In looking backwards by a year — I found the film KUKAN about a year ago — I started thinking about time warps and how your mind can so easily slip from present to past and back again, jumping decades in a split second of memory access — and how images from photographs and movies give shape to that journey, making the unknown seem suddenly familiar and the forgotten moment come alive once again.
After writing my last post, I rented the movie version of THE BLACK CAMEL, wondering how much of Biggers’s keen observations about 1928 Hawaii would be transferred to the 1931 screen version of his fourth Charlie Chan story. I got chicken skin when the first scene of the movie ended up being on the southern end of Kailua Beach, the beach I’d grown up on in the 1960s and 70s.
In many ways the beach looked much like it does now — the familiar landmarks were easily recognizable — Mokapu peninsula on the left, the Mokulua Islands on the right, and the Bird Lady’s House built into the cliff overlooking Lanikai point.
But as the movie scene progressed, it was clear that this was not the bikini-strewn, Hobie Cat dotted beach of my teenage years.
The tailored flowing dresses, and tank swim suits of the women, the period movie camera set up on the sand, and the majestic curving lines of the old automobiles gave evidence of a 1931 Kailua beach scene I could never have known without the magic of film.
The presence of a Hollywood movie crew must have caused quite a stir in Kailua back then. In 1931 the town was really “out in the boonies” and so remote that Kailua Beach was the only beach that Honolulu prostitutes were officially allowed to go to. In THE REVOLT OF MAMIE STOVER, Mamie (a fictional character loosely based on infamous Honolulu prostitute Jean O’Hara) conspires with her journalist friend to be picked up in his car at Kailua Beach and smuggled back to his Honolulu ridge top house, since it was also illegal for prostitutes to socialize with men outside of the brothel.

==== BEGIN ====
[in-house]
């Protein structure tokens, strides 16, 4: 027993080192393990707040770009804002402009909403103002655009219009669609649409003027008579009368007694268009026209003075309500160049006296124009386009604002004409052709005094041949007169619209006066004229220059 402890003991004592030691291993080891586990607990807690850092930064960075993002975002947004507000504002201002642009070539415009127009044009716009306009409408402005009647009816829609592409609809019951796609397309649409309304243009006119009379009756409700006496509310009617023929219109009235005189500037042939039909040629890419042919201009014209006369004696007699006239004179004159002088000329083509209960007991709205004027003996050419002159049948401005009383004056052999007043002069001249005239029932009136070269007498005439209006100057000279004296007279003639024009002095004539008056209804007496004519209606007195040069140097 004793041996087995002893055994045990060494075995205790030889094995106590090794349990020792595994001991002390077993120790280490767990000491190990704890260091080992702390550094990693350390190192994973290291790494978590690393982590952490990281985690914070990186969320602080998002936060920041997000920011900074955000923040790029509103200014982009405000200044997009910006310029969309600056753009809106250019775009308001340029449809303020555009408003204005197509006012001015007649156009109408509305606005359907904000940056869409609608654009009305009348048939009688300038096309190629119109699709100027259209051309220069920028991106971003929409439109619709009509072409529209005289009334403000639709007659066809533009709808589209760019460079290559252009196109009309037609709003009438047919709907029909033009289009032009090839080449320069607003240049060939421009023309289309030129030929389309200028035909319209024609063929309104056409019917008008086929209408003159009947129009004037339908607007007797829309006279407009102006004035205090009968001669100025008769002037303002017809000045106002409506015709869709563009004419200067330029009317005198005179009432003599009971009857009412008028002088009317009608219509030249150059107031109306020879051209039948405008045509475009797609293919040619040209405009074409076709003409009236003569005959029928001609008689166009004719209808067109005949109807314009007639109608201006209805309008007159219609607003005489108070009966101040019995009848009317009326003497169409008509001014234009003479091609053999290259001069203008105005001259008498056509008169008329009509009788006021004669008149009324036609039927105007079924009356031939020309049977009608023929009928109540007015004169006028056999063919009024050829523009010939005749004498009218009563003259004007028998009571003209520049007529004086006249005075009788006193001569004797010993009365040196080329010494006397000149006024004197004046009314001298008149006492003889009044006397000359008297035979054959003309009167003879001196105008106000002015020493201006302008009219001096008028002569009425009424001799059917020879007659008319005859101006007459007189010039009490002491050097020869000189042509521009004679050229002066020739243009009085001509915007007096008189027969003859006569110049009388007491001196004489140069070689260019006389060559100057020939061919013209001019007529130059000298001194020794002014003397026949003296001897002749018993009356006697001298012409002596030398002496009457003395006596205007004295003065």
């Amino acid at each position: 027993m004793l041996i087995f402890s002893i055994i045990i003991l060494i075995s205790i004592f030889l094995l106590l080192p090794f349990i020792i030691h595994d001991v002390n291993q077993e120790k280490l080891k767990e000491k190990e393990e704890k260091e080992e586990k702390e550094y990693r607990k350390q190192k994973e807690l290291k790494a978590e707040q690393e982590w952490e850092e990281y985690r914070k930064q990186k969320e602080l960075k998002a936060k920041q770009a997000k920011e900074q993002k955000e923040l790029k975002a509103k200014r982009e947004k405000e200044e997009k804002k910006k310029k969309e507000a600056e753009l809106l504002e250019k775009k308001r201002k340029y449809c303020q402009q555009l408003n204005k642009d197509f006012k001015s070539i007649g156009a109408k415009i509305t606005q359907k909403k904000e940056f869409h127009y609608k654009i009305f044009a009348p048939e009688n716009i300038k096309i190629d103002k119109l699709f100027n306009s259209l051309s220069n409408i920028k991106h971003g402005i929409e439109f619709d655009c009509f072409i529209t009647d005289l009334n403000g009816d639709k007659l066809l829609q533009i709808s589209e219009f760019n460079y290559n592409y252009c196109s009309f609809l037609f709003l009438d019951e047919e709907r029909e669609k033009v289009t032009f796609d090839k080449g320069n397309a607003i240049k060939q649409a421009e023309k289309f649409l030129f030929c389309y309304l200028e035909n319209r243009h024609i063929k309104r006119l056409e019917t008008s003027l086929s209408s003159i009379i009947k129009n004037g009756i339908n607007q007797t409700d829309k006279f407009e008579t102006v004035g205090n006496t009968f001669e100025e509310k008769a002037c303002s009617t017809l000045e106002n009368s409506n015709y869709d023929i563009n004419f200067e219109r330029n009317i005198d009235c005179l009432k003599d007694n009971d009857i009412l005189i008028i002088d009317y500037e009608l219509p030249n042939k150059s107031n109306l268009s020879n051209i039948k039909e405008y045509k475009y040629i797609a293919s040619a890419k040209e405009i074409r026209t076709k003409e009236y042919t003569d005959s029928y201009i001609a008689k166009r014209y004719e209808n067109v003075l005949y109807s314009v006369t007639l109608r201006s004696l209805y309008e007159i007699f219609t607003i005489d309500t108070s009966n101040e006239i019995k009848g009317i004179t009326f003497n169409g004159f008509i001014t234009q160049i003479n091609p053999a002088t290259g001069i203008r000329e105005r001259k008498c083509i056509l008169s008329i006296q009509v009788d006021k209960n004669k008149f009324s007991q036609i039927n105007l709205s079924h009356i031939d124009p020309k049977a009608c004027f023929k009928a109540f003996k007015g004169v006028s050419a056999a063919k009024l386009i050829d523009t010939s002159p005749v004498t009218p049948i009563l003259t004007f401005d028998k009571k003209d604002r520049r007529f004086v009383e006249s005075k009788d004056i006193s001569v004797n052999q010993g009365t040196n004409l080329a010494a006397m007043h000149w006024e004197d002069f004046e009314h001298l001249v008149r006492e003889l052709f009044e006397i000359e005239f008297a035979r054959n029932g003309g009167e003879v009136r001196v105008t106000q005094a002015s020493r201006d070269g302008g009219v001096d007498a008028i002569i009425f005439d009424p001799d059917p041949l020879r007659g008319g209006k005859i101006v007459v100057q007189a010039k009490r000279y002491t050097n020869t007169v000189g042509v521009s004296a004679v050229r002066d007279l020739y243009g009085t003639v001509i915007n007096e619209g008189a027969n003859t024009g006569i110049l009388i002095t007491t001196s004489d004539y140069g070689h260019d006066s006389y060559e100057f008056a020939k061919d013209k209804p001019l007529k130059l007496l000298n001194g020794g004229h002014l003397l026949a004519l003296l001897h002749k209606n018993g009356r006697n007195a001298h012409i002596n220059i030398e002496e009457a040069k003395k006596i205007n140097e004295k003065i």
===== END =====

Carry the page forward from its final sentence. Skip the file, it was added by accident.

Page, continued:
Like most of Hawaii, a lot has changed in 80 years. Now Kailua Beach is the location of President Obama’s annual Christmas vacation, and on any weekend or holiday hundreds of people flock to it’s southern end.
From the sleepy, surftown suburbia that I grew up in, Kailua has burgeoned into a tourist destination complete with two Starbucks, a Whole Foods Market, a Target store on the horizon, and a growing number of Japanese tourists.
The demise of the good ‘ole days of our youth is happening all over America. Perhaps that’s why we impart so much nostalgia to physical locations and landmarks that remain the same over the years despite the changing populace and politics that flow by them from one generation to the next — why the site of the Lanikai point monument in an old Charlie Chan movie makes me so excited. It’s amazing how a location, a town, a landscape has the power to leave an emotional imprint on a person — and how that imprint changes as layers of memory and knowledge are added to it year after year, decade after decade.
I wonder if it works at all the other way around? Do we leave any imprint on the sites we inhabit?
The next time I visit The Royal Hawaiian Hotel — if I drink a cocktail in particular way and turn my head at just the right angle, might I apprehend the ghosts of Warner Oland and Bela Lugosi coming around the bend?
Will the pink stucco walls echo with the spirit of Juanita Sheridan’s Lily Wu laughing over a rum punch, or will I be lucky enough to see in a shadow on the lawn the young Li Ling-Ai dancing under the moon?